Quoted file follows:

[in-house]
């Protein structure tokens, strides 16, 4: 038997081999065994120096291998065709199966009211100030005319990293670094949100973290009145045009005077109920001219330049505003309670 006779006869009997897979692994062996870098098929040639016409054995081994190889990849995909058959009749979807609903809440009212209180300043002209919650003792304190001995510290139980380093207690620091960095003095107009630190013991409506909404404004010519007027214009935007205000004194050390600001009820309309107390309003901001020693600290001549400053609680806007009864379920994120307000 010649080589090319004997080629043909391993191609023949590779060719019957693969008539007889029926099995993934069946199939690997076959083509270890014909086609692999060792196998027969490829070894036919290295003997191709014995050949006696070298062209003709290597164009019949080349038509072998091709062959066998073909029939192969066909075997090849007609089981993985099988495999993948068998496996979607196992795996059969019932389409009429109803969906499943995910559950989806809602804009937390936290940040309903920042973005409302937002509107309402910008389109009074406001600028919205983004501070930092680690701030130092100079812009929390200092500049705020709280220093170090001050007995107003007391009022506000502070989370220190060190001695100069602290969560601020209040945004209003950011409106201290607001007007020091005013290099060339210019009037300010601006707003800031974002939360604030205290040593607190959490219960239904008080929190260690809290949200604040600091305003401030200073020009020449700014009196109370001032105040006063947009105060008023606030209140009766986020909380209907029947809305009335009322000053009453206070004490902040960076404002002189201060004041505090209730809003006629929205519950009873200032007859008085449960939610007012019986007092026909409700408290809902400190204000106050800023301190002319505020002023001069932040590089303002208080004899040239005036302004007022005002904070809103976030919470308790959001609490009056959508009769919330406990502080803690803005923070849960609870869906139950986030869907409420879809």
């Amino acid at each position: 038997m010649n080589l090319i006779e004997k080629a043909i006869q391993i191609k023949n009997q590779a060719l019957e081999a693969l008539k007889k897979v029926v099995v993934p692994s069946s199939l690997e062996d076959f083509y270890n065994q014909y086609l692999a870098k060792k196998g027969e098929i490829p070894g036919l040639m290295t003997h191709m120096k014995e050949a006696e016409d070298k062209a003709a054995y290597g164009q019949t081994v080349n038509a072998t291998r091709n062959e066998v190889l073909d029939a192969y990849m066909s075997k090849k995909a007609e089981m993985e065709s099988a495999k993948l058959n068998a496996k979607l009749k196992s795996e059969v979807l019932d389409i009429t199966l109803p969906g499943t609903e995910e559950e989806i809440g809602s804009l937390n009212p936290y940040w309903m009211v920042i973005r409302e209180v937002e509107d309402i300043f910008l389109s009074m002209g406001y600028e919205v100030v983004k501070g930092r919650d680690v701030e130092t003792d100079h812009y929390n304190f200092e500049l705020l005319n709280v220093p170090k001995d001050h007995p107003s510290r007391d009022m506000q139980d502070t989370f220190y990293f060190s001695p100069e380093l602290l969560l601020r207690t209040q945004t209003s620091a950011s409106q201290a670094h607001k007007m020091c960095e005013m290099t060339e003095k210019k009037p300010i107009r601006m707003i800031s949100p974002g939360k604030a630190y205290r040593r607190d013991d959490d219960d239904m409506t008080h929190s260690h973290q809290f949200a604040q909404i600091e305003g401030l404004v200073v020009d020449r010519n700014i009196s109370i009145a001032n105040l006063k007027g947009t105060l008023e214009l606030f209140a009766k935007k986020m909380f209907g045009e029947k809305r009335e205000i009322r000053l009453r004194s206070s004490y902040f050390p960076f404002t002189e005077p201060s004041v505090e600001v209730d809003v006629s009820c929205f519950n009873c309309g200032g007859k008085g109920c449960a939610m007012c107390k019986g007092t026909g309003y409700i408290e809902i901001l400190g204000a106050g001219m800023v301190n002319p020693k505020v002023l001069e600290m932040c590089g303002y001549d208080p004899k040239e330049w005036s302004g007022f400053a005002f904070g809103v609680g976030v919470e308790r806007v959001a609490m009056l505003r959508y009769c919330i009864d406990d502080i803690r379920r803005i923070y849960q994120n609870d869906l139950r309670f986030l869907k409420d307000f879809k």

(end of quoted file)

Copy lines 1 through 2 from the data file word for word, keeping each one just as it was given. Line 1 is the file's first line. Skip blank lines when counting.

[in-house]
């Protein structure tokens, strides 16, 4: 038997081999065994120096291998065709199966009211100030005319990293670094949100973290009145045009005077109920001219330049505003309670 006779006869009997897979692994062996870098098929040639016409054995081994190889990849995909058959009749979807609903809440009212209180300043002209919650003792304190001995510290139980380093207690620091960095003095107009630190013991409506909404404004010519007027214009935007205000004194050390600001009820309309107390309003901001020693600290001549400053609680806007009864379920994120307000 010649080589090319004997080629043909391993191609023949590779060719019957693969008539007889029926099995993934069946199939690997076959083509270890014909086609692999060792196998027969490829070894036919290295003997191709014995050949006696070298062209003709290597164009019949080349038509072998091709062959066998073909029939192969066909075997090849007609089981993985099988495999993948068998496996979607196992795996059969019932389409009429109803969906499943995910559950989806809602804009937390936290940040309903920042973005409302937002509107309402910008389109009074406001600028919205983004501070930092680690701030130092100079812009929390200092500049705020709280220093170090001050007995107003007391009022506000502070989370220190060190001695100069602290969560601020209040945004209003950011409106201290607001007007020091005013290099060339210019009037300010601006707003800031974002939360604030205290040593607190959490219960239904008080929190260690809290949200604040600091305003401030200073020009020449700014009196109370001032105040006063947009105060008023606030209140009766986020909380209907029947809305009335009322000053009453206070004490902040960076404002002189201060004041505090209730809003006629929205519950009873200032007859008085449960939610007012019986007092026909409700408290809902400190204000106050800023301190002319505020002023001069932040590089303002208080004899040239005036302004007022005002904070809103976030919470308790959001609490009056959508009769919330406990502080803690803005923070849960609870869906139950986030869907409420879809």